In the introduction to his semi-farcical how-to book Supernatural Strategies For Making A Rock ’N’ Roll Group, author Ian F. Svenonius vows to help readers form a band—one that will “create a myth which might define a generation, inspire a movement, or earn the various other earmarks of rock ’n’ roll success.” As satirical as this statement is, Svenonius has walked the walk. Although he’s nowhere near a household name, he catalyzed the post-hardcore movement of the ’90s with his pioneering group Nation Of Ulysses; from there, he helped spark the indie scene’s renewed interest in soul, funk, and garage rock with The Make-Up. Even today—as the frontman of Chain & The Gang and the host of the online talk show Soft Focus—he remains cool, cryptic, and impeccably dressed, a mod magician with a trick always lurking up his tailored sleeve.
With Supernatural Strategies, he’s David Copperfield revealing the secrets to all his illusions—mocking his own methods even as he demystifies them. In the lead-up to the book’s self-help section, Svenonius transcribes the results of fictional séances with a variety of dead musicians, including Brian Jones, Buddy Holly, and Jimi Hendrix. They all speak in Svenonius’ voice, though, a mix of Situationist sloganeering and Theodor Adorno-esque aesthetic antagonism. In that sense, Supernatural Strategies resembles a 250-page version of the liner notes of a Nation Of Ulysses album. But given that much room to roam, Svenonius saunters across some scathingly hilarious and uncomfortable truths. In a chapter about leading a fledgling rock group, he asserts, “[The Velvet Underground], like Apple Computer, Inc., is a brand which, to the minds of its millions of buyers, confers anti-establishment connoisseurship.” While outlining a new band’s priorities, he advises, “If one makes a rock ’n’ roll group, one must eventually make some music. But before that, one must make a photograph of the group.” And in one of many take-downs of the progressively sanitized music scene, he says of today’s indie-rockers, “Their type of music isn’t necessarily ‘bad.’ In fact, it might even be ‘good’ in some sort of way.”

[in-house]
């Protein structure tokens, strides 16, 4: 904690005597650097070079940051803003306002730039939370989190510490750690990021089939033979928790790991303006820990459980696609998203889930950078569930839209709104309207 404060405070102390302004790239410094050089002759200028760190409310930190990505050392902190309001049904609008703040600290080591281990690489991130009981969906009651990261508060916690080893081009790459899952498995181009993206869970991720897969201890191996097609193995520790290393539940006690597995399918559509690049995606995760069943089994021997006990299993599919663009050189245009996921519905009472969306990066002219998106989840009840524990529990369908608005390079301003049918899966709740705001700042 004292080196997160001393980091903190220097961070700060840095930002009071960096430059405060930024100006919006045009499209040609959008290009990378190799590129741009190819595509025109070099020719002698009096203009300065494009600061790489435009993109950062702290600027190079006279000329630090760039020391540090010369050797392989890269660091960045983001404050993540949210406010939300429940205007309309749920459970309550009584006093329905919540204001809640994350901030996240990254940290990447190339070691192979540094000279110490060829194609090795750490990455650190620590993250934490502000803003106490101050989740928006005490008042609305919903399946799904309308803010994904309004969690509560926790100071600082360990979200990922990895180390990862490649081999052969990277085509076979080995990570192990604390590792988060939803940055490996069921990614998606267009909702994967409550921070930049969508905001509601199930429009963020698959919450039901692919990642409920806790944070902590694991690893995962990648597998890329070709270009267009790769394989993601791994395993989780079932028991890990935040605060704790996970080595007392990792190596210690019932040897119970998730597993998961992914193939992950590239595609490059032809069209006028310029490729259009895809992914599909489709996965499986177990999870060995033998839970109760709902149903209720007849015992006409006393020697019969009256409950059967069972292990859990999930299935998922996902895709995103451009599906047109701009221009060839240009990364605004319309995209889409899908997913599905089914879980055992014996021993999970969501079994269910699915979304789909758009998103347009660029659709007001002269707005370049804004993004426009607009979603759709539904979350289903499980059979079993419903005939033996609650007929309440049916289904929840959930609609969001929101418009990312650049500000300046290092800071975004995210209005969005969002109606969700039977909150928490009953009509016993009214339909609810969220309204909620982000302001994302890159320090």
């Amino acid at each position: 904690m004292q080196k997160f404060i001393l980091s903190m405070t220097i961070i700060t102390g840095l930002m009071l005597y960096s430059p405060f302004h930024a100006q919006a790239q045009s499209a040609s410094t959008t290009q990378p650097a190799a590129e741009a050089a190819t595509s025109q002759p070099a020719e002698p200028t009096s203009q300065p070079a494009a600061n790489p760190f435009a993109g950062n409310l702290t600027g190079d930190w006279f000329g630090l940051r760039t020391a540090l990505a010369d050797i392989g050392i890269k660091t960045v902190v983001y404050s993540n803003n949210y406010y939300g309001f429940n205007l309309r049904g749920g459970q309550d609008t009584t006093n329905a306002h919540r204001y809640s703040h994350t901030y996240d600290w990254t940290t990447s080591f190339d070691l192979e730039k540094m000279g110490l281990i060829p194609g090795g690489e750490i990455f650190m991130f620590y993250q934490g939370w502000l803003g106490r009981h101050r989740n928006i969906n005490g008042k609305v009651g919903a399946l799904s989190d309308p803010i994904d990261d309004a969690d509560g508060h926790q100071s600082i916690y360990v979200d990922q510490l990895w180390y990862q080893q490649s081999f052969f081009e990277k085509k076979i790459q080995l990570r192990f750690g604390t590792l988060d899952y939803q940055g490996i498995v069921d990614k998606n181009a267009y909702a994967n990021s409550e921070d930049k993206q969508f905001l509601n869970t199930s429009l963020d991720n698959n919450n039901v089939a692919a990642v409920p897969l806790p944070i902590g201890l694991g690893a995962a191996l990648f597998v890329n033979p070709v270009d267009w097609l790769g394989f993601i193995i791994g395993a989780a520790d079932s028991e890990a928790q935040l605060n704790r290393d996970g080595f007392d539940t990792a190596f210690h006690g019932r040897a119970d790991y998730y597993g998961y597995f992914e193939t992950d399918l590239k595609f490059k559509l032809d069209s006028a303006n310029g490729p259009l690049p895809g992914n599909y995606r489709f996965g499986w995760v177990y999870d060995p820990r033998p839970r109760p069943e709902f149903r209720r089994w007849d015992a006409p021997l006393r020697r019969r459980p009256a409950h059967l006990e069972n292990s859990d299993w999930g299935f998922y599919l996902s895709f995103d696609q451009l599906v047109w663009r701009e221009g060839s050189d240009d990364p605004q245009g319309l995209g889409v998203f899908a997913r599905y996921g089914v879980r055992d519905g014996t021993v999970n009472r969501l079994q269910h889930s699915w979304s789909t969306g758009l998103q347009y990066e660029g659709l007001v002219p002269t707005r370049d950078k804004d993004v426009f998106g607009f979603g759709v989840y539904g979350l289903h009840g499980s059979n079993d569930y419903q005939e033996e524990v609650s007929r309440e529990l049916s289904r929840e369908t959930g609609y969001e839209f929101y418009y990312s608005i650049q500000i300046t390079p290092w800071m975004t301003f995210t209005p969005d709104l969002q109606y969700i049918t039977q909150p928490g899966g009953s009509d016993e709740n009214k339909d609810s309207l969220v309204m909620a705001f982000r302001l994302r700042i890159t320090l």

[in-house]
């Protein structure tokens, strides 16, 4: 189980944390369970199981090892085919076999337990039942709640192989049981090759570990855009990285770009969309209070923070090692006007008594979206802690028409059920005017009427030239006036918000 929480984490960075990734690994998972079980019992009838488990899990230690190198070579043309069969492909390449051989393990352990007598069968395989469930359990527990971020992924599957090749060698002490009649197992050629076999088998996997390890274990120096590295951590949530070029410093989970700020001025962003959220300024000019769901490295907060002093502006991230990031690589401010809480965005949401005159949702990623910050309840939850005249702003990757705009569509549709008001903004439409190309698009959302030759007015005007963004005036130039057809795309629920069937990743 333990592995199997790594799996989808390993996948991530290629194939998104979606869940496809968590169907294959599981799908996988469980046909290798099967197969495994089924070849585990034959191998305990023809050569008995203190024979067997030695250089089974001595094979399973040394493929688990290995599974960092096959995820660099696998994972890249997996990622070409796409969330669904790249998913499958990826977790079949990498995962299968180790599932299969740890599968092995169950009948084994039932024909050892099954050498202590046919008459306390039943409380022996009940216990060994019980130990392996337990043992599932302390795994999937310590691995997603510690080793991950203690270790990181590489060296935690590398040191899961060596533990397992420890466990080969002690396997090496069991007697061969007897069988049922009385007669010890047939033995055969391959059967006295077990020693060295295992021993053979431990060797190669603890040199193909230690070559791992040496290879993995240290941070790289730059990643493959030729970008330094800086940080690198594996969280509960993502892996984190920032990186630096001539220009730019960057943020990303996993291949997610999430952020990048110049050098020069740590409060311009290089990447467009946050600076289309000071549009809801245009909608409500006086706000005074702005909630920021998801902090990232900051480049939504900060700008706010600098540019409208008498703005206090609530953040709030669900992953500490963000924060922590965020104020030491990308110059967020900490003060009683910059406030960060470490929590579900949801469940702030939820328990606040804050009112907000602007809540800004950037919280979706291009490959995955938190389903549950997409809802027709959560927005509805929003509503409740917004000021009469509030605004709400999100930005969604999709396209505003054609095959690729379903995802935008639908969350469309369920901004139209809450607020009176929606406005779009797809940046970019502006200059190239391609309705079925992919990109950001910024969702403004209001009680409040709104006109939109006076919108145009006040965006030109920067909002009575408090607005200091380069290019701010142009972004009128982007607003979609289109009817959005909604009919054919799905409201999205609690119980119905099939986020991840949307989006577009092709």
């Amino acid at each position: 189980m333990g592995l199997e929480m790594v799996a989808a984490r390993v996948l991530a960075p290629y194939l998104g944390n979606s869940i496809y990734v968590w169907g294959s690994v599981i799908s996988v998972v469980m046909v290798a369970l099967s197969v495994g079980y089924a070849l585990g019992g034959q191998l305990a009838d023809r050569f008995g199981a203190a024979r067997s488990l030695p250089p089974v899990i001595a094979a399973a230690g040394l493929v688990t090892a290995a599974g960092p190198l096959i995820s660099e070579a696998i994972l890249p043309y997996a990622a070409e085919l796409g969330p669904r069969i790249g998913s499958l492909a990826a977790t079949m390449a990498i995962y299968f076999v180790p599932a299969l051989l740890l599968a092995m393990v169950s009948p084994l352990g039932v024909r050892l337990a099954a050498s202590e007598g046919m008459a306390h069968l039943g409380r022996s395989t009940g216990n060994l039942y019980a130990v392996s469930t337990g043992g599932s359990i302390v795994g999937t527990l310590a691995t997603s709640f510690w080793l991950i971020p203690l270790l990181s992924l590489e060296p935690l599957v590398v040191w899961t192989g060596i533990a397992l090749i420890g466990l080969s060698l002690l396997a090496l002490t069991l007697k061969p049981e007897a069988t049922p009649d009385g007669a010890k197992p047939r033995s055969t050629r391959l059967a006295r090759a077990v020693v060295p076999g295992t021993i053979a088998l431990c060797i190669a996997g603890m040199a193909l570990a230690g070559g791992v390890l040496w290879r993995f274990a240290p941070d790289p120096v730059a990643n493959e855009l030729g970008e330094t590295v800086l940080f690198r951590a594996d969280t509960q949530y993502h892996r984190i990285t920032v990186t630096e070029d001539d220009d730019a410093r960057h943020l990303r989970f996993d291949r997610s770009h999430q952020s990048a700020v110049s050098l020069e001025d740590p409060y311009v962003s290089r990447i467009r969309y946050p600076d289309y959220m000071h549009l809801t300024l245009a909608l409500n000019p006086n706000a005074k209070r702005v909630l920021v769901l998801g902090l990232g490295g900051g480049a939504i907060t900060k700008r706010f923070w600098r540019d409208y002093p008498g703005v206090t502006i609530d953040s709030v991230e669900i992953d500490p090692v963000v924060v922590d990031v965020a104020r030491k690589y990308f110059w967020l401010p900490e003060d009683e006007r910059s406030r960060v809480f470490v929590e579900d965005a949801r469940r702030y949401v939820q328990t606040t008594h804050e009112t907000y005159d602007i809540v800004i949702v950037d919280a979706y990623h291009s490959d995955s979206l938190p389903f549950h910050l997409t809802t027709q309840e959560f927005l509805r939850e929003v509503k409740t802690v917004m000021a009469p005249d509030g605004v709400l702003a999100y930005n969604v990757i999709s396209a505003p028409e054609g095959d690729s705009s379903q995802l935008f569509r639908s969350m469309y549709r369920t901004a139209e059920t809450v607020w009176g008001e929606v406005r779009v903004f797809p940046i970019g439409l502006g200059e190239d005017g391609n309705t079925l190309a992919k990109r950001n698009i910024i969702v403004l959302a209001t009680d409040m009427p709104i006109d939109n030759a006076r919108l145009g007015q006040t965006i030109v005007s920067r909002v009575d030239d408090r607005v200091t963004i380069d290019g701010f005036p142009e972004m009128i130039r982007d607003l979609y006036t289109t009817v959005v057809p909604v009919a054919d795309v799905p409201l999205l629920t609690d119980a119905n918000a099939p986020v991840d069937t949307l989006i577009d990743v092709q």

Underlying the snarky polemics, though, is a penetrating—albeit occasionally repetitive—account of the evolution of popular music, from post-industrialism to postmodernism. Svenonius is both a critic of and a cog within that social mechanism, which isn’t lost on him; he builds the book on that ironic bedrock. Even when he gets meta, he does so slyly. A full third of Supernatural Strategies is, in effect, an account of its own creation—and in that sense, it comes across like an essay-worthy prank taken way, way too far. But he commits to his absurd notions and codes with such zeal that they begin to seem sensible. At the heart of his cartoonishly intellectual riffing, Svenonius’ modest proposal rings true: Pop culture as a whole might be better if its fundamental paradoxes—populism vs. elitism, heresy vs. orthodoxy—were embraced and exploited rather than passively consumed. To its credit, Supernatural Strategies makes its takedown of the entertainment-industrial complex as entertaining as its catchiest targets.